Law and Conversation

September 29, 2011

The fascinating history of comic books

The other day I posted about Banned Books Week here in the US. In the mid-20th century there was a powerful movement against comic books in this country, complete with public burnings. I’ve noticed, though, that comic books don’t usually rate mentions during Banned Books Week. Indeed, though I’ve always loved comics, until just a few years ago, when I happened to be listening to podcasts reviewing David Hajdu’s “The Ten-Cent Plague: The Great Comic-Book Scare and How It Changed America,” I had no idea about that interesting and appalling part of US history.

Jeet Heer’s article in Slate, “The Caped Crusader: Frederic Wertham and the campaign against comic books,” reminds me that I’ve been meaning to read Hajdu’s book for some time and ought to move it up on my list. Now that I know that Wertham and his partisans succeeded in whipping even Congress up into a frenzy over comic books, I understand why, when I was a child a couple of decades later, my parents didn’t want me to tell anyone I had my own subscription to MAD magazine. But Heer’s nuanced treatment of Wertham, which I haven’t seen elsewhere, also reminds us that many comics of that period contained story lines and imagery that even those of us who oppose banning books would find shocking and repugnant today.

I mentioned Michael Chabon’s “The Amazing Adventures of Kavalier and Clay,” a novelization of the mid-20th century’s comic book age, in my last post. The fictional storyline of Chabon’s novel reminded me strongly of longtime MAD magazine artist Al Jaffee’s real life story, which Mary Lou Weisman tells in collaboration with her subject in “Al Jaffee’s Mad Life.” (What, you don’t remember which cartoons Jaffee drew? He invented the brilliant Fold-Ins back in 1964; NOW do you remember?) You can read more about Jaffee and Weisman’s book, including the entire prologue, complete with some of Jaffee’s wonderful illustrations, on HEEB’s website.

To summarize, here are three reading recommendations for books about the fascinating history of comic books:

1) The Ten-Cent Plague: The Great Comic-Book Scare and How It Changed America, by David Hajdu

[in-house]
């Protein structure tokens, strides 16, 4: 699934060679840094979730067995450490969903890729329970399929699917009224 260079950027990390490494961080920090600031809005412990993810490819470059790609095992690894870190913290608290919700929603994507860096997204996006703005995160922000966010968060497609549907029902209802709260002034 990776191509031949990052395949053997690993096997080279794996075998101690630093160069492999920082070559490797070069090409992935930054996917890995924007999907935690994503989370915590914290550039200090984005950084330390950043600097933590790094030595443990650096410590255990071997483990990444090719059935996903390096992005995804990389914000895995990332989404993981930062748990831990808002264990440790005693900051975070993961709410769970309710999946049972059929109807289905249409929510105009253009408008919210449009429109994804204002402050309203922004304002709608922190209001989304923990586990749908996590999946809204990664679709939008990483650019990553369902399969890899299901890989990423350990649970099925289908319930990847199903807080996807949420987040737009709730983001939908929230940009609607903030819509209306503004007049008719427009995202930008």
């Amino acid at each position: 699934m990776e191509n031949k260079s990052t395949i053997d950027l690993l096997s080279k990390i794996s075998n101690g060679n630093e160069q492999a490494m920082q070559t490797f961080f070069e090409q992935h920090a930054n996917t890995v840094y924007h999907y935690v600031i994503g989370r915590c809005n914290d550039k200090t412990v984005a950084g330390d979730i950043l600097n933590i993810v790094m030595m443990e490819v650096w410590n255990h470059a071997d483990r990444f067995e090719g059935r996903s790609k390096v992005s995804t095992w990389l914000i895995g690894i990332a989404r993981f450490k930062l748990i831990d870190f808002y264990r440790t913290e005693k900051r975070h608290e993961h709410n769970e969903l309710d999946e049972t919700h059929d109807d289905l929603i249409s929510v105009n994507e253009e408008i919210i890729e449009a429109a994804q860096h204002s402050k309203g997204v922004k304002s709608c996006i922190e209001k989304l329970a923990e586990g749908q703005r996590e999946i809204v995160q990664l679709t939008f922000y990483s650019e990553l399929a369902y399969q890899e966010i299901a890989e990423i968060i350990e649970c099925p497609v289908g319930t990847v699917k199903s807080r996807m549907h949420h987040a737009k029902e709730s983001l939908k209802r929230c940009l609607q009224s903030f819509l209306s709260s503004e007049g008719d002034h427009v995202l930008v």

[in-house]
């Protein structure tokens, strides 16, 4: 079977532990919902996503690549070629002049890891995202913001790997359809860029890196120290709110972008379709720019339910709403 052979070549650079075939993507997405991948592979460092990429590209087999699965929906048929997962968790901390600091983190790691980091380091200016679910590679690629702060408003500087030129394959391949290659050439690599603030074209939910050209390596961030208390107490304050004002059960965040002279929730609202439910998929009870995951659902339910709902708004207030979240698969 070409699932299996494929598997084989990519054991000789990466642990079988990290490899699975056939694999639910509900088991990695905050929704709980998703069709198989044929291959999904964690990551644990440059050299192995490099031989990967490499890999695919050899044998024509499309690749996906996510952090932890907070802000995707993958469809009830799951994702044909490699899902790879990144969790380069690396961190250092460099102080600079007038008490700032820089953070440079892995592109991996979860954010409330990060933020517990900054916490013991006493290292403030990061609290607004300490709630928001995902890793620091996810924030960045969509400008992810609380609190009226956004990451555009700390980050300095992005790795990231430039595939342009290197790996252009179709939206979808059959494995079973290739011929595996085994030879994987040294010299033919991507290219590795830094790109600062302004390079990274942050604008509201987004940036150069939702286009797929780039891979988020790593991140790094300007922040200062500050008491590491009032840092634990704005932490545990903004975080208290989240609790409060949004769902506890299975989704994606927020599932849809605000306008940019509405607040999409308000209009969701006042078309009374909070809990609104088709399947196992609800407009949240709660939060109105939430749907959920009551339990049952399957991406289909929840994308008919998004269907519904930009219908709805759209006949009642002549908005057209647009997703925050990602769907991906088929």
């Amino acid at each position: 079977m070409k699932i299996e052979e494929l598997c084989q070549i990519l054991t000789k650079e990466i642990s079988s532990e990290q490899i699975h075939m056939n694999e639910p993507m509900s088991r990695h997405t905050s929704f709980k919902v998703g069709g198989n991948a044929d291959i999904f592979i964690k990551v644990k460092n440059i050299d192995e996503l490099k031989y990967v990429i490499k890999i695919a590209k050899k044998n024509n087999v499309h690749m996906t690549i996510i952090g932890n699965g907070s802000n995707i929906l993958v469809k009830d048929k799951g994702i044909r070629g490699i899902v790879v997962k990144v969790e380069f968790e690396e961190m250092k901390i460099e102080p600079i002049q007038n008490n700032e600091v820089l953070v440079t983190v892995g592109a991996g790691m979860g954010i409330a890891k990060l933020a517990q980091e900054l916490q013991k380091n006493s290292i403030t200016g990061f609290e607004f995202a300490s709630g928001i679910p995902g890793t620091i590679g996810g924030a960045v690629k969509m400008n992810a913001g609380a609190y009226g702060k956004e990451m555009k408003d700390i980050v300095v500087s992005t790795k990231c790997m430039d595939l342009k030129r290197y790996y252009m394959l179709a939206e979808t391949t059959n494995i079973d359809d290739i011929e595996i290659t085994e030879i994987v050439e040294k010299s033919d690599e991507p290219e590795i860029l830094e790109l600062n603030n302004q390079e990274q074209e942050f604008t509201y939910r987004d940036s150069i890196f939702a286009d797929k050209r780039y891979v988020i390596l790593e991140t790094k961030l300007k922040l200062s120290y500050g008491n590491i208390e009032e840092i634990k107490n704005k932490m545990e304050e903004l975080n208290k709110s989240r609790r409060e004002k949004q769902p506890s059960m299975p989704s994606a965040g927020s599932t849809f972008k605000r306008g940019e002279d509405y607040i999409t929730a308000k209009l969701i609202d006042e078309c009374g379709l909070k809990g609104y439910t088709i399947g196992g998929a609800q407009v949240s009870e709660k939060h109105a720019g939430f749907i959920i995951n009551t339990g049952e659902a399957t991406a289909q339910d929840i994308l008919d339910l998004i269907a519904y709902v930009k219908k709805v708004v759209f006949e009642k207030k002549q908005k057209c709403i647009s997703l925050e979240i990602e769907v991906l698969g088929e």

2) The Amazing Adventures of Kavalier and Clay, by Michael Chabon

3) Al Jaffee’s Mad Life, by Mary Lou Weisman

As always, I’d love to hear other recommendations for further reading in the comments.

UPDATED: Neatorama has a great post on the history of comic books. Hat tip: Judex Jones.

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September 26, 2011

Read this: a Banned Book

DailyLit, among many others, reminds me that it’s Banned Books Week here in the US.

Isn’t it paradoxical that the books someone’s periodically kicking up a fuss over and trying to ban, or succeeding in banning, from schools and libraries are frequently classics? Those that aren’t, it seems to me, end up as merely forgettable and forgotten, not influential. In either case, the fussing seems silly to me, as in last year’s case of the brouhaha over Laurie Halse Anderson’s YA novel, “Speak.”

DailyLit invites readers to post their personal favorite banned book; so far responses include Huckleberry Finn, To Kill A Mockingbird, Catcher In The Rye, and The Bible. The American Library Association has lists by year here.

Some banned books that have a special place in my own heart, though I don’t see them on the ALA’s or DailyLit’s lists, are comic books, which Frederic Wertham, a German-born psychiatrist who emigrated to the US in the 1920s, campaigned against in the mid-20th century. A recent novelization of that period is Michael Chabon’s “The Amazing Adventures of Kavalier and Clay,” which won the Pulitzer Prize for fiction in 2001. More on Dr. Wertham, including a cartoon of him from an issue of MAD magazine, is here.

I’ll have more on comic books and books about them in my next post. (Redhead, are you still there? Thanks to you, I *finally* read Chabon’s book!) In the meantime, I hope readers will join me in commemorating Banned Books Week by reading a book from the ALA’s lists. DailyLit has “The Scarlet Letter” available for free!

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